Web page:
By Jay Forte, Contributing Reporter

RIO DE JANEIRO, BRAZIL – After a massive show of force last week, residents of Rio will not see the same level of Armed Forces on the streets of Rio de Janeiro, at least for the moment. The nearly 10,000 federal troops sent to Rio is an operation ‘focusing on three pillars: integration, intelligence and surprise’.

Armed Forces Rio, Rio de Janeiro, Brazil, Brazil News
After this initial show of force, military officials say troops are in the barracks preparing for the second phase, photo by Fernando Frazão/Agência Brasil.

According to the spokesman of the Eastern Military Command, Colonel Roberto Itamar, the absence is a signal of a new operation to “strike organized crime in its structure.”

Colonel Itamar says it is expected that there will be strategic and timely actions of the military, instead of ostensive patrolling, as occurred during the World Cup and the Olympic Games.

“This Law and Order Guarantee (GLO) operation, in the context of the National Plan for Public Security, obeys the ministerial directive that provides for several specific and localized actions during this year and next year,” Itamar explained.

“The mission given is not ostensible patrolling. It’s actions that will be carried out from here until the end of next year.” A sentiment echoing what Defense Minister Raul Jungmann announced on his visit to Rio on July 27th.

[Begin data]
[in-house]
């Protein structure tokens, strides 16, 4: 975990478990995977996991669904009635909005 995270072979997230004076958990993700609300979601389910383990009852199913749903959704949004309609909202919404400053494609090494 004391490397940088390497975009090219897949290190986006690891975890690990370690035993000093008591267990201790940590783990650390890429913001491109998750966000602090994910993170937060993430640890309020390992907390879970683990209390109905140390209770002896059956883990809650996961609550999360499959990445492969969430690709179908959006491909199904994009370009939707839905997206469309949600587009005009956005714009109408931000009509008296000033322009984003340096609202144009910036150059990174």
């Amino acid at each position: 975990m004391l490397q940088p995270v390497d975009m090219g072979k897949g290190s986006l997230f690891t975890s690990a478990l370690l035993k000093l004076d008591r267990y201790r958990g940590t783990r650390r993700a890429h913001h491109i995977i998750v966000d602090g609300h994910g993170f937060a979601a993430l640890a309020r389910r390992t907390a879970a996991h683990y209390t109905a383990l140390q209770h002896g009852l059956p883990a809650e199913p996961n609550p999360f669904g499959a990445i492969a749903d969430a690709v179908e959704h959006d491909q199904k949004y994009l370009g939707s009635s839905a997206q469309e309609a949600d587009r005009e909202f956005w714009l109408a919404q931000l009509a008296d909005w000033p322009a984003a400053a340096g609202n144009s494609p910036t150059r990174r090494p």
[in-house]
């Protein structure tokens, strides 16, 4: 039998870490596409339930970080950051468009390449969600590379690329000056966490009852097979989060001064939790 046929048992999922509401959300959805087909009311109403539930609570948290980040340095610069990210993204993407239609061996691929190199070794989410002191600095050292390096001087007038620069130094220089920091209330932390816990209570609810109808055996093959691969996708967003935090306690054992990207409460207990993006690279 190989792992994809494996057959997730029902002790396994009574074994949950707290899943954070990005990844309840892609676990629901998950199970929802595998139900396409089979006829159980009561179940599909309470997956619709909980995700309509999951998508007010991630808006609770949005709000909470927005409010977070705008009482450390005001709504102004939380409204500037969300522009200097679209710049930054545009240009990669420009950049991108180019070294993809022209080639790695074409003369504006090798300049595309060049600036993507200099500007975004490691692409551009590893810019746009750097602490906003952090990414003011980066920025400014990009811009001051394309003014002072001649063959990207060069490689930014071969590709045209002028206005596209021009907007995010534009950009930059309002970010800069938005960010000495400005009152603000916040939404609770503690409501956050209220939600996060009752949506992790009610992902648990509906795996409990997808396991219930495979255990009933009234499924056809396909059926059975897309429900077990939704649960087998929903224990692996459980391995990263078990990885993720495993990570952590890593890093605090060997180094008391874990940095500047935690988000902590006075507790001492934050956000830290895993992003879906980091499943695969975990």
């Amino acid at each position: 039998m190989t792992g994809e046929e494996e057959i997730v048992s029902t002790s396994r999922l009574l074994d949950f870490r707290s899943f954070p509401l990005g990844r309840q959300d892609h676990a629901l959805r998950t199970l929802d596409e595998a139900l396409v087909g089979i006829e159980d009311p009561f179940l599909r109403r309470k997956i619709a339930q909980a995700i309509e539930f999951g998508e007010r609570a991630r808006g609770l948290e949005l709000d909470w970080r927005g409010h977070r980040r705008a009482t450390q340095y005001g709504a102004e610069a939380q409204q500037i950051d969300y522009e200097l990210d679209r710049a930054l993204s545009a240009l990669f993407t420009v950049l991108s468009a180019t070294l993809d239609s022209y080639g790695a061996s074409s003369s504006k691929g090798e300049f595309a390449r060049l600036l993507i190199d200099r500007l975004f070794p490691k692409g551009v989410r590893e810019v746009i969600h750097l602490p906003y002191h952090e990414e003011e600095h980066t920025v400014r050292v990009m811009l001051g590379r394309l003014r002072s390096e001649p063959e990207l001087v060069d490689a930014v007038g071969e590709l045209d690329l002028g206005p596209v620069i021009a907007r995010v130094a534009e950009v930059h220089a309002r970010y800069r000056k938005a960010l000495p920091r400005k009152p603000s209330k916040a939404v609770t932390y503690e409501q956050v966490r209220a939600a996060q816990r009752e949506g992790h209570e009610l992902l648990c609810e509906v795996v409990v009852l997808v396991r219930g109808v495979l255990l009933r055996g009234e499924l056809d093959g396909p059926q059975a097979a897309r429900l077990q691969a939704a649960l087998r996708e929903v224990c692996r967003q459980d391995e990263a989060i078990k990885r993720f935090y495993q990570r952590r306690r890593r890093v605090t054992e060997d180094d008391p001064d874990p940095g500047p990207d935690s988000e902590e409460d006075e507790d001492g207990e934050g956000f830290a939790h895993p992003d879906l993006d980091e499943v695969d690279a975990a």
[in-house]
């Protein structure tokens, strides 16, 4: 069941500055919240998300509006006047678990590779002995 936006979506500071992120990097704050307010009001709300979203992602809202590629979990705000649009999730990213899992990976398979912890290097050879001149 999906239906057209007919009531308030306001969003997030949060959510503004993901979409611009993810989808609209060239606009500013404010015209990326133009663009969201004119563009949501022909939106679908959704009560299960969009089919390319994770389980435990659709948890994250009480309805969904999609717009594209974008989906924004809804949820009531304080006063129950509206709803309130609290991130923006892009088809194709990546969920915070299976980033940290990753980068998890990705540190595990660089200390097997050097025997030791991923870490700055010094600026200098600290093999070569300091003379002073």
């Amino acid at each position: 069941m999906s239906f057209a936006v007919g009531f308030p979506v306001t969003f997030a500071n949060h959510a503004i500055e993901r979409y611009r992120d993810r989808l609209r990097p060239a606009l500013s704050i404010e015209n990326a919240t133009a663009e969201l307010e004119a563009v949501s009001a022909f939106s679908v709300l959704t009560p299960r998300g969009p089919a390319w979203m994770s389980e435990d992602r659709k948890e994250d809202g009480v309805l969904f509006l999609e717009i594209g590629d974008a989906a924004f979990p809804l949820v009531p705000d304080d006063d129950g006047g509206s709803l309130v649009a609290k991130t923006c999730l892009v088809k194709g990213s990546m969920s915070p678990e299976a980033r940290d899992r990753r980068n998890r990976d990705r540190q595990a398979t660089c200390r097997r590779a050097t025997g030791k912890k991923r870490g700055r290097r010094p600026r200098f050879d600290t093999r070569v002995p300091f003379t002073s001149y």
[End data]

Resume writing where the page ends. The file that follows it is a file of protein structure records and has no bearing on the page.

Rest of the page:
According to Colonel Itamar, the first phase of the operations was recognition, held over the weekend, and lasted for five days. After this initial show of force, according to him, the troops are in the barracks preparing for the second phase.

The colonel stressed that the National Public Security Plan aims to solve the problem of crime in the country and in Rio de Janeiro, which is not only achieved with ostensive patrolling.

“The goal now is to strike crime in its structure, its supply chain, its organization, its armaments. This is the goal now. It is not just transmitting security to the population,” Itamar said.

Adding, “[It is] clear population feels more protected with the presence of troops in the streets, but this does not solve the problem.”

Swedish expatriate living in Rio and operator of destination management service Rio Love Story, Tavi Norén, shares “When the troops arrived it felt completely necessary because crimes were happening left and right.”

Yet added, “At the same time it is clear that such drastic measures is not the long term solution and still awaiting a long term plan.”


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